The answer of which is more expensive / riskier of course, is...

It depends:

  1. On the level of trust. Are the people you plan to work with loyal to your success and trustworthy? Will they help you mitigate the issue later without penalty or risk of dispute?

  2. On the level of preparation. Will you be addressing this potential risk in the contract or contract documents (plans)? If so, is the cost of the lack of information higher than the cost to get the information and a commitment to solve it?

  3. On the contracting strategy / forms. Is this a design build, integrated delivery process or some other form of negotiated delivery strategy? If so, you will pay for the cost but are less likely to end up in a dispute.

  4. On the skill level and bandwidth of the team members. How capable are the people that will be tasked with solving this issue? Will they have time, focus and energy to do a good job at the last minute?

  5. On the market conditions at the time. Do they think YOU are doing them a favor by awarding the job to them or do they think THEY are doing you a favor by taking the job? This perception will significantly affect the cost and risk of dispute.

  6. On the depth of the pockets and motivation of the vendors. Can you afford to deal with an unknown cost if and when it is discovered? If not, it may be better to know what you are up against. Are your vendors loyal and appreciative? Will they make something "go away" or take the sting out of it?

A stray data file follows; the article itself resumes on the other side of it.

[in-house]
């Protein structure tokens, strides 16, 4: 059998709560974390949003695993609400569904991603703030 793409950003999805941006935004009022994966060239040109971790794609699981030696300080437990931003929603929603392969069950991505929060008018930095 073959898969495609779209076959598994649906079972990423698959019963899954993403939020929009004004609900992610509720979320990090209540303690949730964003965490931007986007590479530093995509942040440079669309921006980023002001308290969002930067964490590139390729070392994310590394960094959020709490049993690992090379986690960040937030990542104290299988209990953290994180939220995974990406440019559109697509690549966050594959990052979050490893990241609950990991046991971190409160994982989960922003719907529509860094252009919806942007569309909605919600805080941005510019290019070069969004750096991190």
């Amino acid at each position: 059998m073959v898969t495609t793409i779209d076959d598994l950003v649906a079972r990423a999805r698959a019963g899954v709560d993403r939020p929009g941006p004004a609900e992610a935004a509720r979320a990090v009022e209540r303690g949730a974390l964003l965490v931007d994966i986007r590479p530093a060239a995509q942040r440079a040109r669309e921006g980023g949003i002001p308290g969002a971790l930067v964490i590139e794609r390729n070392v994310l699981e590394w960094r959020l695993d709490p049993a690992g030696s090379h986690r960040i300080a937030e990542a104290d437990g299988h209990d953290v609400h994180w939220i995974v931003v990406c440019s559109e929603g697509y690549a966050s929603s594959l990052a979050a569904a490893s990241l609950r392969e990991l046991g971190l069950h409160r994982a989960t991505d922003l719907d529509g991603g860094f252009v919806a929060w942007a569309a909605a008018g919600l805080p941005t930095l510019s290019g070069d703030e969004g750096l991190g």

7. On bandwidth, again. No matter how good your team members and vendors are, they have to be able to make time to solve this problem. What is this problem taking their attention away from? How likely is that to create a different dispute?

  8. On straight up luck. As Clint Eastwood said in Dirty Harry: "Do you feel lucky?". But seriously, how likely is it that this won't be an issue. If so, the magnitude small enough to just see what happens?

At any time prior to or during a project, you can use these eight considerations to evaluate and anticipate risk and the cost-benefit of spending time and money on information. But the 8 ways are not just about deciding whether or not to invest in more information. For example, you can setup conditional strategies to mitigate the risk and cost later on; thereby reducing the risk of a dispute. This could be a note in the drawings, a clause in a contract or a favor you plan to ask just before awarding the scope. Or maybe it is just a way to get comfortable with choosing to see how it goes. You can't chase every possibility for crying out loud.

More on those strategies as we get through the phases...

What techniques or frameworks do you use to evaluate the risk of your project / alternatives?

Thank you for your time today! Was this interesting or better yet valuable to you? If so, please like, share and comment. See you next time for Phase 1 - Project and Site Design...